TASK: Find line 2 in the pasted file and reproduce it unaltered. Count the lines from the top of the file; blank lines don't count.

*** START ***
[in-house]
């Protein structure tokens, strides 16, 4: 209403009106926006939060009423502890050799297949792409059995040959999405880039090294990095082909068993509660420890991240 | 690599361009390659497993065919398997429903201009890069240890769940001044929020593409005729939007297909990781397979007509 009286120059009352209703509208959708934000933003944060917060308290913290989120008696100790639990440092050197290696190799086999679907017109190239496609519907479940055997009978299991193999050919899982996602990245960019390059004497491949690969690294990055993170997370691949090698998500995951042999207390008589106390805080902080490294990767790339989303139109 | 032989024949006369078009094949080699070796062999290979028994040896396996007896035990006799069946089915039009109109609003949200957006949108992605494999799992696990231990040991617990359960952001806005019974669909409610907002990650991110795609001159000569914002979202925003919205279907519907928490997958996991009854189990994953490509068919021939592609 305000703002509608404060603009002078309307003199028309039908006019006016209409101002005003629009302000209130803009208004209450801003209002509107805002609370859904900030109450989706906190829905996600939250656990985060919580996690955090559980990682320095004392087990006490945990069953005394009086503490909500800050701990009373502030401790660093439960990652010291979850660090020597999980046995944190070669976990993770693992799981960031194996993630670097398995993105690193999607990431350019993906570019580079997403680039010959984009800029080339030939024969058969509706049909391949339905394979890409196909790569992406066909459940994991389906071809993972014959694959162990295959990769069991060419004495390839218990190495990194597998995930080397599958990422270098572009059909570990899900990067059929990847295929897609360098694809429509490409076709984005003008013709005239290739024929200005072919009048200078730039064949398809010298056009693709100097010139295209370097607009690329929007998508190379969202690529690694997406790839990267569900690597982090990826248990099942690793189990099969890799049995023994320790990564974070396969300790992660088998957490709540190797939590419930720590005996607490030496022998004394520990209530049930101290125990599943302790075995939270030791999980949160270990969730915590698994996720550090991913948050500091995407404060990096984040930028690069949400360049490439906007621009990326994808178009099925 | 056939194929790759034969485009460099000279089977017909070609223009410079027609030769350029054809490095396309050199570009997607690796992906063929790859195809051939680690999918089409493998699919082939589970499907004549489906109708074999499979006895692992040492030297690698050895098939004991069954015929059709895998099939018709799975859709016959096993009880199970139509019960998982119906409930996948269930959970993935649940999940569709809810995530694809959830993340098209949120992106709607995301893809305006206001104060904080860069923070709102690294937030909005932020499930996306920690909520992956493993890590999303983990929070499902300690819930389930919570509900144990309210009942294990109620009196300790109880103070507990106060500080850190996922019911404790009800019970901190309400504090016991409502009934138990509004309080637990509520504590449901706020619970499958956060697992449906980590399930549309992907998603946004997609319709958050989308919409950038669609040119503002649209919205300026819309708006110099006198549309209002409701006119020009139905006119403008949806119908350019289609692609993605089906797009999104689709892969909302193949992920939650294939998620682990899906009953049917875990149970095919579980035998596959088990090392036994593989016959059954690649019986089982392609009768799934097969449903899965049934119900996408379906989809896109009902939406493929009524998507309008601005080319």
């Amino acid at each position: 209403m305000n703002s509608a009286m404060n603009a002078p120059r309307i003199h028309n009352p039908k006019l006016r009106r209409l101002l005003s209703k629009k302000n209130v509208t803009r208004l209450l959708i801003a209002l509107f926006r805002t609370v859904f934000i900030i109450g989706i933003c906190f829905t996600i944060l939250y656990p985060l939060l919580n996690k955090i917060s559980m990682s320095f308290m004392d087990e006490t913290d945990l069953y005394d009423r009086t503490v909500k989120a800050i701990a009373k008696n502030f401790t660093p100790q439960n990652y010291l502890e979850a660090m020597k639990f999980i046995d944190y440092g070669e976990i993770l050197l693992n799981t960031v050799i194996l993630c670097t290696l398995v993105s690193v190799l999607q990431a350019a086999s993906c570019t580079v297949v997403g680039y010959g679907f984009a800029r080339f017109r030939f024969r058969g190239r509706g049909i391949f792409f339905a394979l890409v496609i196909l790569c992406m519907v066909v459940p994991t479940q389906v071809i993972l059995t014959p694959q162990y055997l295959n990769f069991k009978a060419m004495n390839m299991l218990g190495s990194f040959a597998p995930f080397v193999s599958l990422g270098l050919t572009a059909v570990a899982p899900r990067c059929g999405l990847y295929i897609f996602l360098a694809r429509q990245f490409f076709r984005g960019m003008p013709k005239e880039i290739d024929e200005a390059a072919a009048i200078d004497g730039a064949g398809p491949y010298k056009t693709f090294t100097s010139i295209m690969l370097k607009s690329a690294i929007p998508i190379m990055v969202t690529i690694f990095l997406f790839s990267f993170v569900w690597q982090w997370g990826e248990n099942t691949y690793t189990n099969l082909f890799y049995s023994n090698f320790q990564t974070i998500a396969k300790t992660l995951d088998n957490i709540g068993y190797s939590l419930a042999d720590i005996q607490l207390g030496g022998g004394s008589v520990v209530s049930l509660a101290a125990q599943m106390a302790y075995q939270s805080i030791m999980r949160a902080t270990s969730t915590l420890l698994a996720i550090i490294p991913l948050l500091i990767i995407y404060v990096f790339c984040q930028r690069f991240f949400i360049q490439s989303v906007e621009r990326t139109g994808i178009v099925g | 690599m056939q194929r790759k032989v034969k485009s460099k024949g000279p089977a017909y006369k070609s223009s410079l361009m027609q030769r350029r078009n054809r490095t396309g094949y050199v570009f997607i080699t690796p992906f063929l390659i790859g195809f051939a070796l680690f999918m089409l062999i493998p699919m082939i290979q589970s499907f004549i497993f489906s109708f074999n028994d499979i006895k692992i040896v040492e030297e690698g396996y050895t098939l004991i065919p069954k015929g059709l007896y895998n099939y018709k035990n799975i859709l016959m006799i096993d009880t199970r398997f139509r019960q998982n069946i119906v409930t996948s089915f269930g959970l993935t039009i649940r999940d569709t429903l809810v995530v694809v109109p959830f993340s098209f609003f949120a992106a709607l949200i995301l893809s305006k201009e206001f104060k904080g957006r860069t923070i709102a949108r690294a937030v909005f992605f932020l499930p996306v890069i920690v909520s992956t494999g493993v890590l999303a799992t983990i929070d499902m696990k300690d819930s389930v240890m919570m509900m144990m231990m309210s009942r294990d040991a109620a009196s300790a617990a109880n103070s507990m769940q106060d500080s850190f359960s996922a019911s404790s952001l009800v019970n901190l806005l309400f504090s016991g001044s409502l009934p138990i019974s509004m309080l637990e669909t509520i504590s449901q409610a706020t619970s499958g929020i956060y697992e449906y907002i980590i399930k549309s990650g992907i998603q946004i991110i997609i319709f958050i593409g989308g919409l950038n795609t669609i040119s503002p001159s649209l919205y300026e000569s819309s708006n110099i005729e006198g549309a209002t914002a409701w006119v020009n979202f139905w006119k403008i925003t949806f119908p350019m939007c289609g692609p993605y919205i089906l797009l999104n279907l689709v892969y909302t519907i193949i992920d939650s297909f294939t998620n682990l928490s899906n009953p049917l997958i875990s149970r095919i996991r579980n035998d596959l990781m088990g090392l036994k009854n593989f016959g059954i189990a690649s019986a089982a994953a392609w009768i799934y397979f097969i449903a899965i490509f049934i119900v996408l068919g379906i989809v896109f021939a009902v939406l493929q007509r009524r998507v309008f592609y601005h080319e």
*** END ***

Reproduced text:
């Protein structure tokens, strides 16, 4: 209403009106926006939060009423502890050799297949792409059995040959999405880039090294990095082909068993509660420890991240 | 690599361009390659497993065919398997429903201009890069240890769940001044929020593409005729939007297909990781397979007509 009286120059009352209703509208959708934000933003944060917060308290913290989120008696100790639990440092050197290696190799086999679907017109190239496609519907479940055997009978299991193999050919899982996602990245960019390059004497491949690969690294990055993170997370691949090698998500995951042999207390008589106390805080902080490294990767790339989303139109 | 032989024949006369078009094949080699070796062999290979028994040896396996007896035990006799069946089915039009109109609003949200957006949108992605494999799992696990231990040991617990359960952001806005019974669909409610907002990650991110795609001159000569914002979202925003919205279907519907928490997958996991009854189990994953490509068919021939592609 305000703002509608404060603009002078309307003199028309039908006019006016209409101002005003629009302000209130803009208004209450801003209002509107805002609370859904900030109450989706906190829905996600939250656990985060919580996690955090559980990682320095004392087990006490945990069953005394009086503490909500800050701990009373502030401790660093439960990652010291979850660090020597999980046995944190070669976990993770693992799981960031194996993630670097398995993105690193999607990431350019993906570019580079997403680039010959984009800029080339030939024969058969509706049909391949339905394979890409196909790569992406066909459940994991389906071809993972014959694959162990295959990769069991060419004495390839218990190495990194597998995930080397599958990422270098572009059909570990899900990067059929990847295929897609360098694809429509490409076709984005003008013709005239290739024929200005072919009048200078730039064949398809010298056009693709100097010139295209370097607009690329929007998508190379969202690529690694997406790839990267569900690597982090990826248990099942690793189990099969890799049995023994320790990564974070396969300790992660088998957490709540190797939590419930720590005996607490030496022998004394520990209530049930101290125990599943302790075995939270030791999980949160270990969730915590698994996720550090991913948050500091995407404060990096984040930028690069949400360049490439906007621009990326994808178009099925 | 056939194929790759034969485009460099000279089977017909070609223009410079027609030769350029054809490095396309050199570009997607690796992906063929790859195809051939680690999918089409493998699919082939589970499907004549489906109708074999499979006895692992040492030297690698050895098939004991069954015929059709895998099939018709799975859709016959096993009880199970139509019960998982119906409930996948269930959970993935649940999940569709809810995530694809959830993340098209949120992106709607995301893809305006206001104060904080860069923070709102690294937030909005932020499930996306920690909520992956493993890590999303983990929070499902300690819930389930919570509900144990309210009942294990109620009196300790109880103070507990106060500080850190996922019911404790009800019970901190309400504090016991409502009934138990509004309080637990509520504590449901706020619970499958956060697992449906980590399930549309992907998603946004997609319709958050989308919409950038669609040119503002649209919205300026819309708006110099006198549309209002409701006119020009139905006119403008949806119908350019289609692609993605089906797009999104689709892969909302193949992920939650294939998620682990899906009953049917875990149970095919579980035998596959088990090392036994593989016959059954690649019986089982392609009768799934097969449903899965049934119900996408379906989809896109009902939406493929009524998507309008601005080319």